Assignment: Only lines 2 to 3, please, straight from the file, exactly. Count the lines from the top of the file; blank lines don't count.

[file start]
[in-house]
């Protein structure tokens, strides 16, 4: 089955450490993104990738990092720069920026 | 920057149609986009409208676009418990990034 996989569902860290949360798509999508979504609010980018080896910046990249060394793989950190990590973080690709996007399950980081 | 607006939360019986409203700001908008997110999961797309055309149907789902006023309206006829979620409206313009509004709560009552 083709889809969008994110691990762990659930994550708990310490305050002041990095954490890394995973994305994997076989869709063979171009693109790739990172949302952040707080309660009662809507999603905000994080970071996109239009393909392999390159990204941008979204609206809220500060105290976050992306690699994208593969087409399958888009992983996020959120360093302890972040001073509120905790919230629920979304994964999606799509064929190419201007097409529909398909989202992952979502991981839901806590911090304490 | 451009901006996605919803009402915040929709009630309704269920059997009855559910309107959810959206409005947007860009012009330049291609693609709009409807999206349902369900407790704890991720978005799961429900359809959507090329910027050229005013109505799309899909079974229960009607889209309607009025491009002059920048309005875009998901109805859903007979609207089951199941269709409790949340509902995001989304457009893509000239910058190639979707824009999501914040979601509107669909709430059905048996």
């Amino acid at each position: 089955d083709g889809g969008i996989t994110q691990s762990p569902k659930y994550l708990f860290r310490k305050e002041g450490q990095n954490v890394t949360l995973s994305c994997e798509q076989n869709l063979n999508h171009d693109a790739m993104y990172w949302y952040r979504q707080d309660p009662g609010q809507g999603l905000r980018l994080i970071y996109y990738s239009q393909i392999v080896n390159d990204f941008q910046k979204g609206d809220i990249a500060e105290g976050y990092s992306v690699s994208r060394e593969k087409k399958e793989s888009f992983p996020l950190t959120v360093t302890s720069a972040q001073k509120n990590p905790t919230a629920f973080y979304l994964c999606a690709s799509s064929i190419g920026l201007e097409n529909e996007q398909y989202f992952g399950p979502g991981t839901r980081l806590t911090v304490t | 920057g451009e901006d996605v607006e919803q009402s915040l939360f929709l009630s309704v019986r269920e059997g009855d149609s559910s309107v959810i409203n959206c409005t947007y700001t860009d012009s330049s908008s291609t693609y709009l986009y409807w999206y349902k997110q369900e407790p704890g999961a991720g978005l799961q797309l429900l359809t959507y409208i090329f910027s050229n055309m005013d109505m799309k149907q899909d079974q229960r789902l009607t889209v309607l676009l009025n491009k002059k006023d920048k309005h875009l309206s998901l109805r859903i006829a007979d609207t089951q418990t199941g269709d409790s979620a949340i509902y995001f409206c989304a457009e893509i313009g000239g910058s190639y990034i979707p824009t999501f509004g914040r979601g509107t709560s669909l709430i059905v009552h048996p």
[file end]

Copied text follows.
């Protein structure tokens, strides 16, 4: 089955450490993104990738990092720069920026 | 920057149609986009409208676009418990990034 996989569902860290949360798509999508979504609010980018080896910046990249060394793989950190990590973080690709996007399950980081 | 607006939360019986409203700001908008997110999961797309055309149907789902006023309206006829979620409206313009509004709560009552 083709889809969008994110691990762990659930994550708990310490305050002041990095954490890394995973994305994997076989869709063979171009693109790739990172949302952040707080309660009662809507999603905000994080970071996109239009393909392999390159990204941008979204609206809220500060105290976050992306690699994208593969087409399958888009992983996020959120360093302890972040001073509120905790919230629920979304994964999606799509064929190419201007097409529909398909989202992952979502991981839901806590911090304490 | 451009901006996605919803009402915040929709009630309704269920059997009855559910309107959810959206409005947007860009012009330049291609693609709009409807999206349902369900407790704890991720978005799961429900359809959507090329910027050229005013109505799309899909079974229960009607889209309607009025491009002059920048309005875009998901109805859903007979609207089951199941269709409790949340509902995001989304457009893509000239910058190639979707824009999501914040979601509107669909709430059905048996």
């Amino acid at each position: 089955d083709g889809g969008i996989t994110q691990s762990p569902k659930y994550l708990f860290r310490k305050e002041g450490q990095n954490v890394t949360l995973s994305c994997e798509q076989n869709l063979n999508h171009d693109a790739m993104y990172w949302y952040r979504q707080d309660p009662g609010q809507g999603l905000r980018l994080i970071y996109y990738s239009q393909i392999v080896n390159d990204f941008q910046k979204g609206d809220i990249a500060e105290g976050y990092s992306v690699s994208r060394e593969k087409k399958e793989s888009f992983p996020l950190t959120v360093t302890s720069a972040q001073k509120n990590p905790t919230a629920f973080y979304l994964c999606a690709s799509s064929i190419g920026l201007e097409n529909e996007q398909y989202f992952g399950p979502g991981t839901r980081l806590t911090v304490t | 920057g451009e901006d996605v607006e919803q009402s915040l939360f929709l009630s309704v019986r269920e059997g009855d149609s559910s309107v959810i409203n959206c409005t947007y700001t860009d012009s330049s908008s291609t693609y709009l986009y409807w999206y349902k997110q369900e407790p704890g999961a991720g978005l799961q797309l429900l359809t959507y409208i090329f910027s050229n055309m005013d109505m799309k149907q899909d079974q229960r789902l009607t889209v309607l676009l009025n491009k002059k006023d920048k309005h875009l309206s998901l109805r859903i006829a007979d609207t089951q418990t199941g269709d409790s979620a949340i509902y995001f409206c989304a457009e893509i313009g000239g910058s190639y990034i979707p824009t999501f509004g914040r979601g509107t709560s669909l709430i059905v009552h048996p």